Mike Sibley   Comment Posted Jan.9th, 2013, viewed 93 times

Your darks and background are not solid enough. I suspect they might look dark in reality but there are so many light patches and holes that make the background appear to look a lot lighter. The darks in this represent the extreme background shade, where no light is filtering into the dark wood, and what's principally missing are any areas of pure flat dark tone.

My suggestion was to leave patches of unrecognisable organic shapes in the background and then shade them so heavily they almost disappear. The eye will read them as unidentified background foliage and that will increase the perceived depth. But that only works if you have a sufficient plain black background to give them enough contrast to work. You can also cut those shapes later with a point of Blu-Tack.

As those mysterious organic shapes are meant to be read as distant foliage, it makes sense for them to only appear in the top half. In a dark forest, you'd expect the bottom half to be in very deep shade with virtually nothing showing at all. Just think "forest" and it all makes sense :o)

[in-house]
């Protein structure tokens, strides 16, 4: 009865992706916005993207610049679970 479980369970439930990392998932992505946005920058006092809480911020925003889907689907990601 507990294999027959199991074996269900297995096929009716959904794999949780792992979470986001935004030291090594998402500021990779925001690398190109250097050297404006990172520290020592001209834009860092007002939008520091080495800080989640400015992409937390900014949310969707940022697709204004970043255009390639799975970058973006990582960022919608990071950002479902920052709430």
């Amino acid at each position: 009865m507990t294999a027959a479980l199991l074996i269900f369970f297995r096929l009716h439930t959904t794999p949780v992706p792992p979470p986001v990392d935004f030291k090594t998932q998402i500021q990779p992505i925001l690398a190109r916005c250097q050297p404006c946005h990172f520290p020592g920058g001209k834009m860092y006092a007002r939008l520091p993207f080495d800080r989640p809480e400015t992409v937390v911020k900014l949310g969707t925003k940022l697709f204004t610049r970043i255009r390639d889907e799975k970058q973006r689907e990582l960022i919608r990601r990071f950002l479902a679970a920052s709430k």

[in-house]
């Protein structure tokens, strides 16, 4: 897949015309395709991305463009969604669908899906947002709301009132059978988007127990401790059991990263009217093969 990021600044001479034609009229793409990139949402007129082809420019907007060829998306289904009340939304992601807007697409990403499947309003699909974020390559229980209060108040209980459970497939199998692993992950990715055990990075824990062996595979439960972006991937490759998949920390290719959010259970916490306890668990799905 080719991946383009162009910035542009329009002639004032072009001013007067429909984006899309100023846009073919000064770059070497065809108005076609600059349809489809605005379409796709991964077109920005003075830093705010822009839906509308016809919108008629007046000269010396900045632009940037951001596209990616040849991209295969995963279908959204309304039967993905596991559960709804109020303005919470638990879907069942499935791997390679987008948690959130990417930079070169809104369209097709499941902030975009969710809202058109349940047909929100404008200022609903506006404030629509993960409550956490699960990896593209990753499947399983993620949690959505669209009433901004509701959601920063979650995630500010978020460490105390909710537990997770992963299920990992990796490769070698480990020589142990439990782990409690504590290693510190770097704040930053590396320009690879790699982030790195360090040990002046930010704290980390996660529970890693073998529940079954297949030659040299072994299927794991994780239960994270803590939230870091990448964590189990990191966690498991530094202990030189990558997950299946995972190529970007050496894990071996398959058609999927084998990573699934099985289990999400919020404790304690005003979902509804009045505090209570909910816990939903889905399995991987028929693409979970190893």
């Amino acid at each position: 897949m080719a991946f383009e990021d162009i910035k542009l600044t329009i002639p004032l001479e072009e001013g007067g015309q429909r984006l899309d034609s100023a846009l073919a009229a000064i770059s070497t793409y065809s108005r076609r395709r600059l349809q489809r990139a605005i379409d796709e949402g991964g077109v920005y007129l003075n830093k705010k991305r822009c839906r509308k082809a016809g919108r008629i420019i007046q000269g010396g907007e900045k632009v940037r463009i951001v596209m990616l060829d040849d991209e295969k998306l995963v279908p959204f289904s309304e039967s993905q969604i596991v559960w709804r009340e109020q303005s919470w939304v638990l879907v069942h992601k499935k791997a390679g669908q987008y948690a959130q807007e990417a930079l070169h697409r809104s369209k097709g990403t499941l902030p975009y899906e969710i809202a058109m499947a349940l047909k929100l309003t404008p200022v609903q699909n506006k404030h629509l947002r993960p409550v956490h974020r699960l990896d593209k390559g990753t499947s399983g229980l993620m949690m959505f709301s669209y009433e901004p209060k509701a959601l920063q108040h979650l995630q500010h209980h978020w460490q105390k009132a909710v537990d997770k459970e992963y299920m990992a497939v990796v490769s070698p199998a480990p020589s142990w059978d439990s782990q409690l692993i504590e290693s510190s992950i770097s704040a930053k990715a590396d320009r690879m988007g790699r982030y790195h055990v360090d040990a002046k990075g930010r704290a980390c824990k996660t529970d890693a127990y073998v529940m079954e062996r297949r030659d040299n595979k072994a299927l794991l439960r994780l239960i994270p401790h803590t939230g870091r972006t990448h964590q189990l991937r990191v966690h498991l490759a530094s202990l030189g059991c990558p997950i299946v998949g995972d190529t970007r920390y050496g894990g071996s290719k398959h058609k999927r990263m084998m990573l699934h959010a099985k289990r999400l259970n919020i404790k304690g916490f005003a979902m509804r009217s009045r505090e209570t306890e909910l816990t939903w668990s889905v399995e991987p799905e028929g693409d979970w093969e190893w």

Your foreground and midground trees suffer a lot from having very soft and wooly edges. Soft edges belong to background elements. They eye expects to see sharp edges in the foreground and those sharp edges help it to understand that are in the foreground. If you strengthen the background darks, sharpen edges and adjust the midground tree, this will work much better for you. I think you'll be surprised how dark you can make those midground trees without them disappearing. Pushing them back into the shade will add even more mystery.

In response to image:

Maggie Dec.27th, 2012
Image added to Drawing from Line to Life: DG201:3 Negative drawing - the basics:

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